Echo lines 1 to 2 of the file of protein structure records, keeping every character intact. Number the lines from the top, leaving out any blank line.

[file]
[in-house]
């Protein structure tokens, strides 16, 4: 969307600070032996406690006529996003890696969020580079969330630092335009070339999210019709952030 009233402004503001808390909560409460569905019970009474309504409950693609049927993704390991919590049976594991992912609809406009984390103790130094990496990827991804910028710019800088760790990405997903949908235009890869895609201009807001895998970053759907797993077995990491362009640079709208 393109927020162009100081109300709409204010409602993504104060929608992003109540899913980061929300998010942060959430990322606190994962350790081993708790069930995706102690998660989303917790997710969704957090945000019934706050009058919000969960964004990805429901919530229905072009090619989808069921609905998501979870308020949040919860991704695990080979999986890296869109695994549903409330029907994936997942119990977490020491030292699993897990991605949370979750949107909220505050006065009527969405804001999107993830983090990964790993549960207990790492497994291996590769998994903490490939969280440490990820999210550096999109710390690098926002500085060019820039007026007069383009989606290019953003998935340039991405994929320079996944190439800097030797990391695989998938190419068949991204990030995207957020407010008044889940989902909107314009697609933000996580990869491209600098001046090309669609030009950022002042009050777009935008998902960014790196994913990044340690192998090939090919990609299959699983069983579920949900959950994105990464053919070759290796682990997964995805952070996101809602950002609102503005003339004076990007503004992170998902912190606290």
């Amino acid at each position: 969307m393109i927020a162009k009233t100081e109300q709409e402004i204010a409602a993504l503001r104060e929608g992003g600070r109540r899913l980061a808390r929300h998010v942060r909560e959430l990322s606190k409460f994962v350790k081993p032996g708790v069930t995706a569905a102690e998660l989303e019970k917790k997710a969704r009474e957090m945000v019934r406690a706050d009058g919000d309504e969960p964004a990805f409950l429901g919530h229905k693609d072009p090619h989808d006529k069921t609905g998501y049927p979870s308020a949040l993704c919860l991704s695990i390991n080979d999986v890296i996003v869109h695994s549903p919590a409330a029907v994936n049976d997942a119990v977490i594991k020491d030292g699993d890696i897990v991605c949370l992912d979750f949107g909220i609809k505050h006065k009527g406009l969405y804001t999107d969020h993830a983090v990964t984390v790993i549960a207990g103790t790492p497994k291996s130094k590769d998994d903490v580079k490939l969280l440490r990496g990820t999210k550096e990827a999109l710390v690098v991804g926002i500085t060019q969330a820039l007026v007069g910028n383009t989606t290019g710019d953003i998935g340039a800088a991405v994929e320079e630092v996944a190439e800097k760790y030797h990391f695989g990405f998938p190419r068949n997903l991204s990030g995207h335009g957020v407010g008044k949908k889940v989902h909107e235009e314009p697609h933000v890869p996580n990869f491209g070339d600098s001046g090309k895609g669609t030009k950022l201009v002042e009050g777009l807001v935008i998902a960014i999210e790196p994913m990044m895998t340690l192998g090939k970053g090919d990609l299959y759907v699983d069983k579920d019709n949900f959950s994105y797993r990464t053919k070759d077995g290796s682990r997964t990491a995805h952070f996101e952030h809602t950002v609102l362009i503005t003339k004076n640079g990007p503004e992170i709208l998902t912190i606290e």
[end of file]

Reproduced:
[in-house]
């Protein structure tokens, strides 16, 4: 969307600070032996406690006529996003890696969020580079969330630092335009070339999210019709952030 009233402004503001808390909560409460569905019970009474309504409950693609049927993704390991919590049976594991992912609809406009984390103790130094990496990827991804910028710019800088760790990405997903949908235009890869895609201009807001895998970053759907797993077995990491362009640079709208 393109927020162009100081109300709409204010409602993504104060929608992003109540899913980061929300998010942060959430990322606190994962350790081993708790069930995706102690998660989303917790997710969704957090945000019934706050009058919000969960964004990805429901919530229905072009090619989808069921609905998501979870308020949040919860991704695990080979999986890296869109695994549903409330029907994936997942119990977490020491030292699993897990991605949370979750949107909220505050006065009527969405804001999107993830983090990964790993549960207990790492497994291996590769998994903490490939969280440490990820999210550096999109710390690098926002500085060019820039007026007069383009989606290019953003998935340039991405994929320079996944190439800097030797990391695989998938190419068949991204990030995207957020407010008044889940989902909107314009697609933000996580990869491209600098001046090309669609030009950022002042009050777009935008998902960014790196994913990044340690192998090939090919990609299959699983069983579920949900959950994105990464053919070759290796682990997964995805952070996101809602950002609102503005003339004076990007503004992170998902912190606290």